Dr. Kenwyn Smith, Professor of Organizational Behavior teaches leadership, group and intergroup dynamics, organizational politics, change management to students in multiple graduate programs at Penn. During his time on this campus Kenwyn directed the Center for Workplace Studies, functioned as Faculty Master of Ware College House, created Penn’s Graduate Program in Nonprofit Leadership (a partnership among multiple schools) and until 2012 served as its inaugural director. Dr. Smith had conducted research in a wide range of organizations and communities: from prisons to schools, from businesses to health care institutions, from state enterprises to social entrepreneurial activities, from oppressed black townships in South Africa to agencies creating sustainable livelihoods in rural India, from pharmaceuticals in Belgium to financial services in urban America, from the World Bank to a community in Philadelphia wrestling with the anguish of people living with HIV/AIDS. During his professional life he has help found a number of volunteer-based, nonprofit organizations, has worked on six continents and has been involved in the education of students from over 100 countries, both at Penn and around the world. His best known books are Paradoxes of Group Life (co-authored with David N. Berg), MANNA in the Wilderness of AIDS: Ten Lessons in Abundance, Yearning for Home in Troubled Times and Groups in Conflict: Prisons in Disguise. Approaching the end of his years in academia, Kenwyn is working on three books to be titled The Heart of Leadership: Lessons from Lincoln, Gandhi and Mandela, The Abundance Chronicles, and Healing Economics.
Doug Bauer is the Executive Director of the Clark Foundation which focuses on helping people out of poverty and assisting individuals to lead independent and productive lives and supports nonprofits and programs in New York City and Cooperstown, NY. Doug Bauer is also executive director of The Scriven and Fernleigh Foundations and Senior Vice President with The Clark Estates, Inc. Prior to Clark, Doug was a Senior Vice President with Rockefeller Philanthropy Advisors (RPA) from 2002 to 2009. Prior to joining RPA, Doug held management positions at Goldman, Sachs and Co., SmithKlineBeecham (now GlaxoSmithKline), and The Pew Charitable Trusts.
Doug’s opinions and ideas on philanthropy have been featured in the Associated Press, Bloomberg, The Chronicle of Philanthropy, The Financial Times, The Los Angeles Times, The Stanford Social Innovation Review, The Wall Street Journal and on CNBC, NPR and PBS. Doug co-authored, with Steven Godeke, Philanthropy’s New Passing Gear: Mission Related Investing, A Policy and Implementation Guide for Foundation Trustees. Doug serves on boards for The Leatherstocking Corporation, The Melalucca Foundation, The National Council on Nonprofits, Partners for Health Foundation, The Rockefeller Institute of Government, and is a past chair of Philanthropy New York. He is also a member of the Leap of Reason Ambassadors Community and is an adjunct faculty member at the University of Pennsylvania and the Columbia Business School where he teaches about philanthropy and the nonprofit sector.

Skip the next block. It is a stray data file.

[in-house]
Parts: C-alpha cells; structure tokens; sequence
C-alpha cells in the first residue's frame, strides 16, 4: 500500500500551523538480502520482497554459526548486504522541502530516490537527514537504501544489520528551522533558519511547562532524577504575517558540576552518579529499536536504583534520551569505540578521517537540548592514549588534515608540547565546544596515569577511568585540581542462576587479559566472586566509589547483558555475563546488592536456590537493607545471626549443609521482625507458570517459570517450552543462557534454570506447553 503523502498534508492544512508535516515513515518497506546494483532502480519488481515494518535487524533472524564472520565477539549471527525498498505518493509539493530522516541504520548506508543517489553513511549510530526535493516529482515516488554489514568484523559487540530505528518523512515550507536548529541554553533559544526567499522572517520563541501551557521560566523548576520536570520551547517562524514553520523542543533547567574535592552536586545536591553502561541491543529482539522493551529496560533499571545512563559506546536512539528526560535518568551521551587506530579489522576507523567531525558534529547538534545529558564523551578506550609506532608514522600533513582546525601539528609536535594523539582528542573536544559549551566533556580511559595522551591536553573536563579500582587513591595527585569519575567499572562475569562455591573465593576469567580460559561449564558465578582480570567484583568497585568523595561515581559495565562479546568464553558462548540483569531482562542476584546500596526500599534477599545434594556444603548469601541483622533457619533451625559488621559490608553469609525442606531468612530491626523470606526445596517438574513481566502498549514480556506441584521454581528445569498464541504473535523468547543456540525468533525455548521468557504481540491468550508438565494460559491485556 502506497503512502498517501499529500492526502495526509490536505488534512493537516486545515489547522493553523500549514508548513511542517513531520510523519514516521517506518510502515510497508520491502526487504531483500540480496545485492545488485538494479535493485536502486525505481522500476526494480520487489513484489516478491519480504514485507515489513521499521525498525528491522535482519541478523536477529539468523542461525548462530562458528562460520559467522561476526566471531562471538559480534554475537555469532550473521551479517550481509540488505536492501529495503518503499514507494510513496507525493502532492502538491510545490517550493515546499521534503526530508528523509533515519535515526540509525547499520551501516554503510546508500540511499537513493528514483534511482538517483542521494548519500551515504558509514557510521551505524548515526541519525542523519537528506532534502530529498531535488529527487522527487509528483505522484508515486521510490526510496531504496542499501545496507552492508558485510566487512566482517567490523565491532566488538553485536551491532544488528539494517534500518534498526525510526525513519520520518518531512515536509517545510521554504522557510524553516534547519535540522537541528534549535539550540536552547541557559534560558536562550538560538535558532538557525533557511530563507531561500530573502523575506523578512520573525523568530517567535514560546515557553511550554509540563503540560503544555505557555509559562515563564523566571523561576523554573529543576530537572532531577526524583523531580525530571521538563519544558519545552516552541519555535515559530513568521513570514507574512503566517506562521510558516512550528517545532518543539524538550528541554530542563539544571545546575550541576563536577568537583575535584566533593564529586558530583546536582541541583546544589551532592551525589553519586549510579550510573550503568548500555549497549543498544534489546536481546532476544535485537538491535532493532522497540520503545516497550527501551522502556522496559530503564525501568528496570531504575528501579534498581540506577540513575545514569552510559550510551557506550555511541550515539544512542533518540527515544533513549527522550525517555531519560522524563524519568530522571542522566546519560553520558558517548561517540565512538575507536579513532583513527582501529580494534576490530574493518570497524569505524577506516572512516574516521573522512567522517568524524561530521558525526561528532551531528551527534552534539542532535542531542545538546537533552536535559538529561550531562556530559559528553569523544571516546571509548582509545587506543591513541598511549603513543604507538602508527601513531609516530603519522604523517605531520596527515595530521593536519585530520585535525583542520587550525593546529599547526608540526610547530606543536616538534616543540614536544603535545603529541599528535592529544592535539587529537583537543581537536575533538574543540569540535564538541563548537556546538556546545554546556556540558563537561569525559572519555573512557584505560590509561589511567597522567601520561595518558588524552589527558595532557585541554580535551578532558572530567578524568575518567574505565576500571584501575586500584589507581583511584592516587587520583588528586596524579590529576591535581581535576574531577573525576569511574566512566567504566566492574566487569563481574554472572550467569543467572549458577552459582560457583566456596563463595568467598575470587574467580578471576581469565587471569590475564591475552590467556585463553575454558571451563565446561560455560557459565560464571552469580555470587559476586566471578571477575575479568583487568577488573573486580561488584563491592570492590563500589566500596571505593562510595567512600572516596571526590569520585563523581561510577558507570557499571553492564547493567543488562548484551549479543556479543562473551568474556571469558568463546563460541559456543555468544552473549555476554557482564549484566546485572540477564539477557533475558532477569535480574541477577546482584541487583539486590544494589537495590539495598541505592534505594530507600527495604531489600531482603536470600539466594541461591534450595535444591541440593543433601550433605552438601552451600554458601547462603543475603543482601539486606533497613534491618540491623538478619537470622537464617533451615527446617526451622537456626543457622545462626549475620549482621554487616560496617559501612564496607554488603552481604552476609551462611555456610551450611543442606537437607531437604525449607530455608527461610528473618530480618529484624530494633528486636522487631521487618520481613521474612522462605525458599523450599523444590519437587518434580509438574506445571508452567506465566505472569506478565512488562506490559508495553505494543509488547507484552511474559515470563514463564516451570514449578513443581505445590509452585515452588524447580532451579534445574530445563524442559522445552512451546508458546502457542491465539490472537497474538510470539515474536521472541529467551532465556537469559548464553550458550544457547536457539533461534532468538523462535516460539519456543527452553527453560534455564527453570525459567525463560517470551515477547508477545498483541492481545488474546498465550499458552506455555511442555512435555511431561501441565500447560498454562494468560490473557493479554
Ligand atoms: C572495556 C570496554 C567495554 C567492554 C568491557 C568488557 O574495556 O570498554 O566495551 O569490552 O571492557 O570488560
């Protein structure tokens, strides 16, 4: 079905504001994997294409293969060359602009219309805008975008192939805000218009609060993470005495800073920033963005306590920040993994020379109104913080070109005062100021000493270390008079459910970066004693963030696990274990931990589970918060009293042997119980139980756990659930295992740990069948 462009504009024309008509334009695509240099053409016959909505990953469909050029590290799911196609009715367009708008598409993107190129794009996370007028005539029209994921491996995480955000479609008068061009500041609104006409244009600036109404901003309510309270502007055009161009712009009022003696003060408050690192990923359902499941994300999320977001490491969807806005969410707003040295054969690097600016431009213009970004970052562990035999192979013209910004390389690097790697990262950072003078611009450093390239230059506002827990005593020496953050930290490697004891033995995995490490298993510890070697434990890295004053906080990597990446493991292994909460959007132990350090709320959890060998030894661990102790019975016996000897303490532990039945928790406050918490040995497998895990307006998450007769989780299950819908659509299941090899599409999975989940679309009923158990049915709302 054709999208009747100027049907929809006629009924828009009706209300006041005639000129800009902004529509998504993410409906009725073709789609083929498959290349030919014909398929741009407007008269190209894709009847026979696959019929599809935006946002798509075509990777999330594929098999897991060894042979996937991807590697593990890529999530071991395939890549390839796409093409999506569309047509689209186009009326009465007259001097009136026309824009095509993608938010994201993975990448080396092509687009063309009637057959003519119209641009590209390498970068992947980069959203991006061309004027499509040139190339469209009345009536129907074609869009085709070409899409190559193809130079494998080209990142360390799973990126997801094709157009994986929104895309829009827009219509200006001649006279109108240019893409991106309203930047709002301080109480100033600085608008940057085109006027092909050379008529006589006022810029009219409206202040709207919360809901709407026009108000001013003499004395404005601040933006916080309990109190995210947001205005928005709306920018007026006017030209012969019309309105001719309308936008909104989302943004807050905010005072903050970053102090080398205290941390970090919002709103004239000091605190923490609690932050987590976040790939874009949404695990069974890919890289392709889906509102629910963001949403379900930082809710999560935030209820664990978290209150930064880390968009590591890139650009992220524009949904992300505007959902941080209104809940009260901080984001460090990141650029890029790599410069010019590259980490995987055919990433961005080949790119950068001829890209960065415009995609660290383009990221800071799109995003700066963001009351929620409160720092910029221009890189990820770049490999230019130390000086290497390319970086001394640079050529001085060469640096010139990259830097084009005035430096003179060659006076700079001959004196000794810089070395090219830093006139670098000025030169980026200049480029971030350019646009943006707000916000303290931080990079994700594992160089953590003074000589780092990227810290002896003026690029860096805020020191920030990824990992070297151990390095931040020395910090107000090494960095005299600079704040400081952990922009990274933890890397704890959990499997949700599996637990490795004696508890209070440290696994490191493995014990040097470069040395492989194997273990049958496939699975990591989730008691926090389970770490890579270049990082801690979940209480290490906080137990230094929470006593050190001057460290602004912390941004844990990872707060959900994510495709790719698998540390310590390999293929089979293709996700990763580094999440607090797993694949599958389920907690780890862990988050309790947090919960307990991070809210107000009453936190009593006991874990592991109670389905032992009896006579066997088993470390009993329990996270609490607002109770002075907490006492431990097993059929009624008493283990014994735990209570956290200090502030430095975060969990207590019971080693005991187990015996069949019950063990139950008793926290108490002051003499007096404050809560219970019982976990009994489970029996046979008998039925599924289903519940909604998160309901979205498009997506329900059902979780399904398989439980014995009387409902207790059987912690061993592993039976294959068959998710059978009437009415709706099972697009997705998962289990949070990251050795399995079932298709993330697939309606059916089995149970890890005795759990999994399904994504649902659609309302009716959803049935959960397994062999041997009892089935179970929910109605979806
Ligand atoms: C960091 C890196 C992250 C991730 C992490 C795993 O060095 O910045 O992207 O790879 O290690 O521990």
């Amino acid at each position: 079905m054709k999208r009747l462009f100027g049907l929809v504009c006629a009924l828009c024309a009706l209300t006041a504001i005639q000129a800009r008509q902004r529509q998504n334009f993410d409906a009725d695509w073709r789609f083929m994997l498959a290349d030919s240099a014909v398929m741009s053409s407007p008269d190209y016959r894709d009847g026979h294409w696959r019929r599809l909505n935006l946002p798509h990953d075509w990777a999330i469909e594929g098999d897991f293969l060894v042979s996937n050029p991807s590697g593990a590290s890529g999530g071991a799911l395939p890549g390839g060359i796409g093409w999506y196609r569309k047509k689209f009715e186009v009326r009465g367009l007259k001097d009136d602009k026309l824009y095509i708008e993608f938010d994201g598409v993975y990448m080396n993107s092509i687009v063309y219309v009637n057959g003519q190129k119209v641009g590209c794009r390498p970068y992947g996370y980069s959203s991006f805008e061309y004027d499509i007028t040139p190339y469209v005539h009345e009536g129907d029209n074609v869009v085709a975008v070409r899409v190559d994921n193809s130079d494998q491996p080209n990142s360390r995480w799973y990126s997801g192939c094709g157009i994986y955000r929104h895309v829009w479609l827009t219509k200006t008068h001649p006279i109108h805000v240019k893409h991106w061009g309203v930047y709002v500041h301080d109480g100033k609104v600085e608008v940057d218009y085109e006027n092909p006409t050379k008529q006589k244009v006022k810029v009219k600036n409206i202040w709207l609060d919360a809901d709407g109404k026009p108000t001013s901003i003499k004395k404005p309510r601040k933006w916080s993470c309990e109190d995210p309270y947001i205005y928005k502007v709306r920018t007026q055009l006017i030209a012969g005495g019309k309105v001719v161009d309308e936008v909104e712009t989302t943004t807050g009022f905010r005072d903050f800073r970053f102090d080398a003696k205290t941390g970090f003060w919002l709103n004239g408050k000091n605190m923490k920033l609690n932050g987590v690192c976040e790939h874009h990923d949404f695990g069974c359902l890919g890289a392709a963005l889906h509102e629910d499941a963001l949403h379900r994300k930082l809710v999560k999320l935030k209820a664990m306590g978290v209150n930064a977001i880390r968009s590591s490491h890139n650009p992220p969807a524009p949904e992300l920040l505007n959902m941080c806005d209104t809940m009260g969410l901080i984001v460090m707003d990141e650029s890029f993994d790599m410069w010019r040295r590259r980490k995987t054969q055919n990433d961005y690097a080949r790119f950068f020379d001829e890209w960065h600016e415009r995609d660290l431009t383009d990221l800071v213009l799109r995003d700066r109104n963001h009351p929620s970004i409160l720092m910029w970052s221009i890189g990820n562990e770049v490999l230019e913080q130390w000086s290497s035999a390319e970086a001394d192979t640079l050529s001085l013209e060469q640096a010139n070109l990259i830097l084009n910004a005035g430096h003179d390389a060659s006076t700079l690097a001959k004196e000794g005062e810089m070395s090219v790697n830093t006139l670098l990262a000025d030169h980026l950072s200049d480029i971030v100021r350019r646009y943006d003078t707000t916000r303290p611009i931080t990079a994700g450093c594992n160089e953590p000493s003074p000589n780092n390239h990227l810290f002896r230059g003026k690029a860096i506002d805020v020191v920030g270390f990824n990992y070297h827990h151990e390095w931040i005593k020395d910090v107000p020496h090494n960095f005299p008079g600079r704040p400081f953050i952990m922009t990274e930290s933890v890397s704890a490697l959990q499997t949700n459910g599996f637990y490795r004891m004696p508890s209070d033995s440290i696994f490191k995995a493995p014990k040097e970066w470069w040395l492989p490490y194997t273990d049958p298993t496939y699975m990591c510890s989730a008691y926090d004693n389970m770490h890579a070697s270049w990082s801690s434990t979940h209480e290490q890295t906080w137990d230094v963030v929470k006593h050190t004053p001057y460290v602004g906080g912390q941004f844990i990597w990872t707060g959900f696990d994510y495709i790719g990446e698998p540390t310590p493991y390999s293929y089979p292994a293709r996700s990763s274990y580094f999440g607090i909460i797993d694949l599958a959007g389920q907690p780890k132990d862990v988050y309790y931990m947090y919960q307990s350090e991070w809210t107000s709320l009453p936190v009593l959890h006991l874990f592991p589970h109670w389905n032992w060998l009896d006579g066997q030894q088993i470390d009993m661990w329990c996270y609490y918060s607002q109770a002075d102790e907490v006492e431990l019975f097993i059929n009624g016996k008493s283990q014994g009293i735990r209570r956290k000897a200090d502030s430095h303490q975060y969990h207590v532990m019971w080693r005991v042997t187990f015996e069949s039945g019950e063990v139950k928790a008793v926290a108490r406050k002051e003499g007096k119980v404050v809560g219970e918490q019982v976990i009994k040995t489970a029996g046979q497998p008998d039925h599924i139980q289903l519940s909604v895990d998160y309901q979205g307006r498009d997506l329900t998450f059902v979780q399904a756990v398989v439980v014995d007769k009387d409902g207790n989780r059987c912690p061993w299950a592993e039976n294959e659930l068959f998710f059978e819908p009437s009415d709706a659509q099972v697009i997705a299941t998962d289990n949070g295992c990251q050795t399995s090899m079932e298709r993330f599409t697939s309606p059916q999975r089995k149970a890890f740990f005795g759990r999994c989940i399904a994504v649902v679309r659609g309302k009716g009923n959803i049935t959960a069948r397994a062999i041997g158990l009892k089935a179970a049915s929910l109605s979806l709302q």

Doug is a graduate of Michigan State University. He also has an MJ from Temple University and an MS from Penn.
Sidney R. Hargro
Sidney Hargro is the Executive Director of the Philanthropy Network of Greater Philadelphia. In that role, he leads and advances a powerful force of nearly 150 diverse grantmaking organizations that invest more than $500 million annually to enhance the quality of life throughout the Greater Philadelphia region. Prior to joining Philanthropy Network, he was the first executive director of Community Foundation of South Jersey. Under his leadership, the Foundation grew from $400,000 in assets to over 30 donor funds and $15 million in assets. Prior to CFSJ, he was the Senior Officer of Strategy and Organizational Learning at The Columbus Foundation where he led the business and innovation strategy, and served as the philanthropic advisor to the Siemer Family Foundation, Paul G. Duke Foundation, NetJets Corporation Fund, and Central Benefits Healthcare Foundation.
Mr. Hargro is a Lecturer in the School of Social Policy & Practice at the University of Pennsylvania, and actively services on regional and national boards including, Grantmakers for Effective Organizations, Council of New Jersey Grantmakers, United Way of Southeastern Pennsylvania and Southern New Jersey, Rutgers School of Nursing Community Advisors, and Creating the Future. He is the author of “Lessons Learned,” a chapter in the Foundation Center’s fundraising guide titled, After the Grant: A Nonprofit’s Guide to good Stewardship, serves as a guest blogger for the Council on Foundations.
Now in his second career, Mr. Hargro has a bachelor’s degree summa cum laude in mechanical engineering from North Carolina Agricultural and Technical State University in Greensboro, NC, a master’s degree in mechanical engineering from The Ohio State University in Columbus, Ohio, and a Master of Divinity degree from United Theological Seminary in Dayton, Ohio.